Saturday, March 8, 2014

WWOOF CSA and Potato-Crust Mini Quiches!

I've been trying new things lately. One of them is buying local and organic groceries, which I know intellectually is a healthier and more sustainable way to be a consumer but am too lazy usually to do. The second is baking savory goods rather than the usual butter and sugar bonanzas that erupt from my kitchen.

Enter WWOOF Korea! WWOOF stands for World Wide Opportunities on Organic Farms. I was first introduced to it through friends who spent vacations on farms in Belgium, France, Thailand, and Australia. They picked grapes, weeded gardens, babysat, built sheds, and otherwise worked with their hands while helping a planet-friendly, local business do its thing. It didn't surprise me to hear that there are WWOOF farms in South Korea.

What did surprise me, however, was that WWOOF CSA (Community Supported Agriculture) exists: it is a program that seeks to connect the farmers with the consumers buy delivering a seasonal box of produce from the farms in Korea directly to members of the community each week. There are so many cool things about this:
  1. WWOOF Korea is catering to English-speaking foreigners in Korea with this initiative, as you can tell by the website, Facebook page, and newsletter.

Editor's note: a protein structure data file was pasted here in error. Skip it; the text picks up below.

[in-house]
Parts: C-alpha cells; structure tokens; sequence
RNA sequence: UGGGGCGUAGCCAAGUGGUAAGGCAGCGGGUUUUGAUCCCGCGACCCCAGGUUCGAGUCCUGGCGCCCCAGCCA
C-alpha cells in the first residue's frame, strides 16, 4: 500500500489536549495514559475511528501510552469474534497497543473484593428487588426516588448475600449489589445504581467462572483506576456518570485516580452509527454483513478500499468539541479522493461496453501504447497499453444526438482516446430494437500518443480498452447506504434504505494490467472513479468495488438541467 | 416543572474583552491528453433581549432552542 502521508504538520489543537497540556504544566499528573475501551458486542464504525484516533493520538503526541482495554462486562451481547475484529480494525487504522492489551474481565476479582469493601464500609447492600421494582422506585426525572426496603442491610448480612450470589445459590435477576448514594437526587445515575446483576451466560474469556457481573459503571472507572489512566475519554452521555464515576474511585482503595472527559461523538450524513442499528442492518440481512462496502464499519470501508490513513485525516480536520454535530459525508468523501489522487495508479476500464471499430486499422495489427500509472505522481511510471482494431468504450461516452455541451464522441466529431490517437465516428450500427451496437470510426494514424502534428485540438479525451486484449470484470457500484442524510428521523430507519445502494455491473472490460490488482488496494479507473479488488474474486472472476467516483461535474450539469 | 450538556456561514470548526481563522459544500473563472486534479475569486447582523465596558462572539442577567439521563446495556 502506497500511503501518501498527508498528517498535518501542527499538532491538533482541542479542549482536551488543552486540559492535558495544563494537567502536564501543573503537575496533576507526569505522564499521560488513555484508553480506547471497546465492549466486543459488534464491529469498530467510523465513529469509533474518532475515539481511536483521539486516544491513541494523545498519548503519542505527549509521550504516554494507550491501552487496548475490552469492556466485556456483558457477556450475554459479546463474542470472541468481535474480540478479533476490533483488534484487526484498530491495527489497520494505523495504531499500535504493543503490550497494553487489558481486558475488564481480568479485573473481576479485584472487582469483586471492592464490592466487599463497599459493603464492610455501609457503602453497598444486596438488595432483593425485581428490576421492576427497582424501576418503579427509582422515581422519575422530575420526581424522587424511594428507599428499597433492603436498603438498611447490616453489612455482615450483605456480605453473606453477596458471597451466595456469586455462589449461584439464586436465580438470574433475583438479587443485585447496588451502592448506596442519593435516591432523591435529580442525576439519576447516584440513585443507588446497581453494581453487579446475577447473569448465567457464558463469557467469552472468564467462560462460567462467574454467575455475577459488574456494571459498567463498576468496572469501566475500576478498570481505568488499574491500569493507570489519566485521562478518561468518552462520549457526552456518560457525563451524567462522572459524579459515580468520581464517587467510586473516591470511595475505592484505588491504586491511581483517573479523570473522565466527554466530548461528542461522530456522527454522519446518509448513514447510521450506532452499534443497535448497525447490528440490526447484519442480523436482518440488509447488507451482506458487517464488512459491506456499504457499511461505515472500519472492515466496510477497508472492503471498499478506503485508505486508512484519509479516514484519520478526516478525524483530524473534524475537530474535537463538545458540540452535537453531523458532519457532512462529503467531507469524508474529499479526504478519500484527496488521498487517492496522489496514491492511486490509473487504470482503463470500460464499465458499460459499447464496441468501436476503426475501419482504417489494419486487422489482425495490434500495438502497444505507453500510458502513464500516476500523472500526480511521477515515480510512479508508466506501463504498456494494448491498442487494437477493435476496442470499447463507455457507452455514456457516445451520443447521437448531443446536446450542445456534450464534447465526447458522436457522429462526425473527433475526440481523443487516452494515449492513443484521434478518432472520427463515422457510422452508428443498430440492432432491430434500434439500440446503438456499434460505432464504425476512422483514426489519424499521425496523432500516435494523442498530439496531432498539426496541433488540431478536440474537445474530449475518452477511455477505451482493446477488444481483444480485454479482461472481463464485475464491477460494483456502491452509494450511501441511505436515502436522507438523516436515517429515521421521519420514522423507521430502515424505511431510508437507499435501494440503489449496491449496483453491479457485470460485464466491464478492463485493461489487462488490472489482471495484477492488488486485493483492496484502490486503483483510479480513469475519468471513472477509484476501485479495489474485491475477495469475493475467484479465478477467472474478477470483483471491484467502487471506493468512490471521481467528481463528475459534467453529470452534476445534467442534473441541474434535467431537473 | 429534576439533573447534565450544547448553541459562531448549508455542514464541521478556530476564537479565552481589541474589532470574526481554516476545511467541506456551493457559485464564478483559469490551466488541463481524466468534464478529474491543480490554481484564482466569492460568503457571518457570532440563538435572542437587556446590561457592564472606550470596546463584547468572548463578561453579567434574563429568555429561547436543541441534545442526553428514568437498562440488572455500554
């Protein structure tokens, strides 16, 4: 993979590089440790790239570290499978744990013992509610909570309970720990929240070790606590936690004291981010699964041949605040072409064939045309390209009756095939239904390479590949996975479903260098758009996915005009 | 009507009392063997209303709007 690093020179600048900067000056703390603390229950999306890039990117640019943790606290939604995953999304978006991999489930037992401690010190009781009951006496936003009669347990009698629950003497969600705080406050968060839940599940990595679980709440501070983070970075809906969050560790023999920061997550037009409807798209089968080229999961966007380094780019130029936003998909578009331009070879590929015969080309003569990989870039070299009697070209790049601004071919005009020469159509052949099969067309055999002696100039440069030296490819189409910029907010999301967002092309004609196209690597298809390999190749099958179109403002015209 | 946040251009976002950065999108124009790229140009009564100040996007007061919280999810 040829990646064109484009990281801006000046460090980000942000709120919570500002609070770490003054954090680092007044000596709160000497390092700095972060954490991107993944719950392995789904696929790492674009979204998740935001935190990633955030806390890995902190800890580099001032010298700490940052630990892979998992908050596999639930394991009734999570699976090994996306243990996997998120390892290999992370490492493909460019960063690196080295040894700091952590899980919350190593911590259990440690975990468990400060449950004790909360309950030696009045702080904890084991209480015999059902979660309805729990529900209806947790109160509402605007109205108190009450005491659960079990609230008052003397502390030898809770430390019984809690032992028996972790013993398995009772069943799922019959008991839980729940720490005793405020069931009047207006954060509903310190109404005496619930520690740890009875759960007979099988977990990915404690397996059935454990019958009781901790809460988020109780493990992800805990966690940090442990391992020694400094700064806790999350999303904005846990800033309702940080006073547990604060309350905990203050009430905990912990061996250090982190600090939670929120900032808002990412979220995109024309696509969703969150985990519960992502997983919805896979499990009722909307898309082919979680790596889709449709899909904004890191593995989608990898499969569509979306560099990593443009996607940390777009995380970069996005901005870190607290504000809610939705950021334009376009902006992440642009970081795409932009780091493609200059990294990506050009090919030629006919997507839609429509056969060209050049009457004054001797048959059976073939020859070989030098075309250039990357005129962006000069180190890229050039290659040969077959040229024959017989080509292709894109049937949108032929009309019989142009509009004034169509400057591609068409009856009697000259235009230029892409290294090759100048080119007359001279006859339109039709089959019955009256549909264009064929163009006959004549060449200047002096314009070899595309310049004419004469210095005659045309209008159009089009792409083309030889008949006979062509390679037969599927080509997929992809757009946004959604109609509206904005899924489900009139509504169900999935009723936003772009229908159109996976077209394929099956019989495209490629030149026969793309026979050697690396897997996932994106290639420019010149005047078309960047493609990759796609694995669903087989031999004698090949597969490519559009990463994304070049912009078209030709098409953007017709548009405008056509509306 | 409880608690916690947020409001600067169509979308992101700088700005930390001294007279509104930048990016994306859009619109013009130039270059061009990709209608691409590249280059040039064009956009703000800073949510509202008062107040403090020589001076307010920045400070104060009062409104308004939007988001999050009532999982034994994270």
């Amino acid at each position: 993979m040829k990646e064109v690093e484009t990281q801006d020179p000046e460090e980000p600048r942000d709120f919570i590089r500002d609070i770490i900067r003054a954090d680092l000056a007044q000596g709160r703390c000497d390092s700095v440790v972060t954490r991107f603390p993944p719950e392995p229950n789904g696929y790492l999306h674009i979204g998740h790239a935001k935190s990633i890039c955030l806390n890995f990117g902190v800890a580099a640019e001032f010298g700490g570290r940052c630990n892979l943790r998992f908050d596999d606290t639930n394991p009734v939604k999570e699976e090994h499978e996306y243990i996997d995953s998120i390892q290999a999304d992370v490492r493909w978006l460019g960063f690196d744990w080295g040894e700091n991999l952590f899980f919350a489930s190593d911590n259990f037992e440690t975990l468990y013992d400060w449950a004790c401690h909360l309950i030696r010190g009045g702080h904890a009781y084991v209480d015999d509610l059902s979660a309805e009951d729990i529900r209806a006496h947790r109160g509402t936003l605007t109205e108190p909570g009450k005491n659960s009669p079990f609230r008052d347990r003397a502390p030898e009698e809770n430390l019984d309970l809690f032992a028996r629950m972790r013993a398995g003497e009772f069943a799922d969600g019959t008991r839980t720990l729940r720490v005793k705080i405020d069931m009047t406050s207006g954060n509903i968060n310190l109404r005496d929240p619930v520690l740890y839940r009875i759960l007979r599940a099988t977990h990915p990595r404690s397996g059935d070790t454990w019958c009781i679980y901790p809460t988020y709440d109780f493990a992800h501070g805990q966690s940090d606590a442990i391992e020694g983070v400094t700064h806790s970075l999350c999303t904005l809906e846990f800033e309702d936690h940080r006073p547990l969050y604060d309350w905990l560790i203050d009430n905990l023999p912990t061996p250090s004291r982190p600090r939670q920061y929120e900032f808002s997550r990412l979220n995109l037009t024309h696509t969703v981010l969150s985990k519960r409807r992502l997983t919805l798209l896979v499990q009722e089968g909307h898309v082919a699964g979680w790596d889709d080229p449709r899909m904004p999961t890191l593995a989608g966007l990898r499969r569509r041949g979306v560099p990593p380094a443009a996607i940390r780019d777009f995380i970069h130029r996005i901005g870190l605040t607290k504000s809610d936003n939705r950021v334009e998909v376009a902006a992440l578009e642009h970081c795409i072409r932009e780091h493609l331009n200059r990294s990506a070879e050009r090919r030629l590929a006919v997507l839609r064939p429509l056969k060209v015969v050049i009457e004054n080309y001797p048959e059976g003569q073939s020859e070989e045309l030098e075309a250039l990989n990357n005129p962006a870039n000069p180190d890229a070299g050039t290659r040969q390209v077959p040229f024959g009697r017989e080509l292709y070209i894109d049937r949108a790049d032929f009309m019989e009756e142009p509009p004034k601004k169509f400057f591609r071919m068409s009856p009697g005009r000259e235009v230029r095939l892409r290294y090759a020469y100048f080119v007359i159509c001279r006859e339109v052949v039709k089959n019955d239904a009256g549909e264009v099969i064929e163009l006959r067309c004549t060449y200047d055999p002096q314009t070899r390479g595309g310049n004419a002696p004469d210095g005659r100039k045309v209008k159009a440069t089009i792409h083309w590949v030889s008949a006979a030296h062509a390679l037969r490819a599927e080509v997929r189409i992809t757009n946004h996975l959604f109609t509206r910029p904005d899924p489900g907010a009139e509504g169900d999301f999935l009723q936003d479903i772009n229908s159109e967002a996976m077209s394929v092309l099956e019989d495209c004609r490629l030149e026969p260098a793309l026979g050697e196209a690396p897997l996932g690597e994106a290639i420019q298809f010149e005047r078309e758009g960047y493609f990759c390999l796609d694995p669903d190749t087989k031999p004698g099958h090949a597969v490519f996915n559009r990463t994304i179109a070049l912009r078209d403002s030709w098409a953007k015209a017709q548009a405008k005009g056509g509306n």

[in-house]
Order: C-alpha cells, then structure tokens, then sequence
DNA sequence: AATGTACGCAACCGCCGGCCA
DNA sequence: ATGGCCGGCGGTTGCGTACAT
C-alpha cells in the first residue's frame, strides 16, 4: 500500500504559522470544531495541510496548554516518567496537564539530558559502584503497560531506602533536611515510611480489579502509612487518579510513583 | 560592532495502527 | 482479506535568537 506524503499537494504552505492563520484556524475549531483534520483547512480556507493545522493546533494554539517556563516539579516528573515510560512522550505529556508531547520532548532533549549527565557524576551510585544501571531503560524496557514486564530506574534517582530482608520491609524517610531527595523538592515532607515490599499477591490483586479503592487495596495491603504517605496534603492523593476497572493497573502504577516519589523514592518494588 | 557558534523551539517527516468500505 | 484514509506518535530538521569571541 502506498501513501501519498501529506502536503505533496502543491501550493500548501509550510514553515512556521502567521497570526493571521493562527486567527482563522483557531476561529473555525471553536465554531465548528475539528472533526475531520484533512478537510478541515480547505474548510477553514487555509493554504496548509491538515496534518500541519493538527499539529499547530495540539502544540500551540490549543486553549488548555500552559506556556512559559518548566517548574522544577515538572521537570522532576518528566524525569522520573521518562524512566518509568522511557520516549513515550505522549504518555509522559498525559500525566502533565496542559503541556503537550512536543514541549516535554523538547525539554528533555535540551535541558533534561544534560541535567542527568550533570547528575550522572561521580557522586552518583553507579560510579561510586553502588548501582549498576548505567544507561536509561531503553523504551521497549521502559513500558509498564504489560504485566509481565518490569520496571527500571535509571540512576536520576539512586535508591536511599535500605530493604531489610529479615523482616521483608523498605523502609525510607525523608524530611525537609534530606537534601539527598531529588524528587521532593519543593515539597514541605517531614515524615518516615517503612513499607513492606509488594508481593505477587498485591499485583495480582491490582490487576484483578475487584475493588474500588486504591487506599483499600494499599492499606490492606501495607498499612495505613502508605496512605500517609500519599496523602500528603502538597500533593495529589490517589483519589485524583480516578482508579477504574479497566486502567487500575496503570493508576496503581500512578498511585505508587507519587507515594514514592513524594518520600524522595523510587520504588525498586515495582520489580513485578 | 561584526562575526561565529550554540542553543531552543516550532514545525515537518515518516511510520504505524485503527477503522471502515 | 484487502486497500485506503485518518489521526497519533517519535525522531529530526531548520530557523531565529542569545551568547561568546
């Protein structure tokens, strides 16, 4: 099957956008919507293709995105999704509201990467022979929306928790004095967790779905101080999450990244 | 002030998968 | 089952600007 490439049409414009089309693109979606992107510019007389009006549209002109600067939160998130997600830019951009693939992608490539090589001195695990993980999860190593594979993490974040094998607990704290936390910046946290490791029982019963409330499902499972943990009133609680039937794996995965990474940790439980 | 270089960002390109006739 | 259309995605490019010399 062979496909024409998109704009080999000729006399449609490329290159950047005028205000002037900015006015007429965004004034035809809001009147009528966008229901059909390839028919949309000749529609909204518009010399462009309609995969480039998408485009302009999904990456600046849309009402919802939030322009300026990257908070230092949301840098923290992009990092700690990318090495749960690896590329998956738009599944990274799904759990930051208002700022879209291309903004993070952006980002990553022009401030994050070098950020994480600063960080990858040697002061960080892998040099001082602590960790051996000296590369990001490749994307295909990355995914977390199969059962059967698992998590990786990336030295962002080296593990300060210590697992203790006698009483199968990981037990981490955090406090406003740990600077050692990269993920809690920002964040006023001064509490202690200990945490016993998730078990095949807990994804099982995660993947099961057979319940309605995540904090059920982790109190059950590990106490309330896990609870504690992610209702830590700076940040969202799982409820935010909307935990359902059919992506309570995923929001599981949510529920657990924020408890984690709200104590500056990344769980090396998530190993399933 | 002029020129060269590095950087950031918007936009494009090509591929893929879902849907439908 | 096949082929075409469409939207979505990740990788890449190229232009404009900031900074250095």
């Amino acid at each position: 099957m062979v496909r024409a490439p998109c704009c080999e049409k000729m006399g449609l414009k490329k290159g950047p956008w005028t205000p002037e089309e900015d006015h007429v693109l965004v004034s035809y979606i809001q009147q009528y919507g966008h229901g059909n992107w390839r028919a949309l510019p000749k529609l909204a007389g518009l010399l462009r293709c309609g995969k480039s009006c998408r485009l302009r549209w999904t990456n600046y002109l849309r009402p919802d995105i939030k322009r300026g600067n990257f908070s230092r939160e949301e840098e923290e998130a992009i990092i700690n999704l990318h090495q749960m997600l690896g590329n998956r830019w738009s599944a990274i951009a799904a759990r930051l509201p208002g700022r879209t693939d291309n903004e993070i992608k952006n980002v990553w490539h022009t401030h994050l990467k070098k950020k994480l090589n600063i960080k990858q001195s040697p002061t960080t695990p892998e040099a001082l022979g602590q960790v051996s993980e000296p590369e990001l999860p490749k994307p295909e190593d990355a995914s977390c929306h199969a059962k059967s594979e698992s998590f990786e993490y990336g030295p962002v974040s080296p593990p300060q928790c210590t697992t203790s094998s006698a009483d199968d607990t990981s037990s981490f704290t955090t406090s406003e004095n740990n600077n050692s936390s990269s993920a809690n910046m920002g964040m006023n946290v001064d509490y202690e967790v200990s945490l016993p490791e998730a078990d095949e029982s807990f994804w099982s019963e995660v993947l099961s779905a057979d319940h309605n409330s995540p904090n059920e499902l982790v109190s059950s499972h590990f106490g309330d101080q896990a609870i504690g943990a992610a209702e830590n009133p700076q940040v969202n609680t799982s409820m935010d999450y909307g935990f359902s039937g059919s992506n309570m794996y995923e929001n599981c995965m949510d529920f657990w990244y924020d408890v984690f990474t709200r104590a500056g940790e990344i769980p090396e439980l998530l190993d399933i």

2. The produce that you receive each week is kind of a surprise, but you know it's always what is in season, and there are highlighted specialties from different regions in Korea.
  3. Your groceries are delivered to you! Now, E-Mart and other Korean conglomerate-owned big box stores do this, too, because this is Korea and delivery is just the modus operandi, but still.
  4. Fresh, local, and organic! At a not-exorbitant price!
Obviously, I was quickly convinced to sign up. However, I only signed up for a one-week trial ("taster basket"), since winter break is over and I will cook much less often now. The longer the period you sign up for (one month, six months, etc.), the better your price. I signed up on February 24th, but unfortunately the boxes are mailed out each Monday, which meant that I had to wait over a week to get mine! But I received it on March 4th and was eager to see what was inside.
Eggs, strawberries, potato walnut bread, citron cakes, apple jam, garlic, potatoes, onions, a carrot, bay salt (a specialty from Jeollanam-do), bok choy, spinach!!!, and winter cabbage.
As soon as I opened up my box, I smiled really wide. Smart packaging placed a carton of bright red strawberries, a loaf of bread, and golden cake-like things at the very top. Beneath, I discovered vegetables and a mysterious, pretty package that turned out to be salt. There was also some information about WWOOF CSA and their March newsletter, which I read and really enjoyed. It may sound odd, but it makes me so happy to see how this model of a local, community-based food system is actually working and thriving in Korea.

So, it didn't take me long to finish the strawberries and the cakes, which I think might have been vegan. But what was I going to do with all of those vegetables? I looked at the spinach, and then I looked at the eggs, and then I looked at the muffin tin drying in my kitchen sink, and I thought, "Quiches."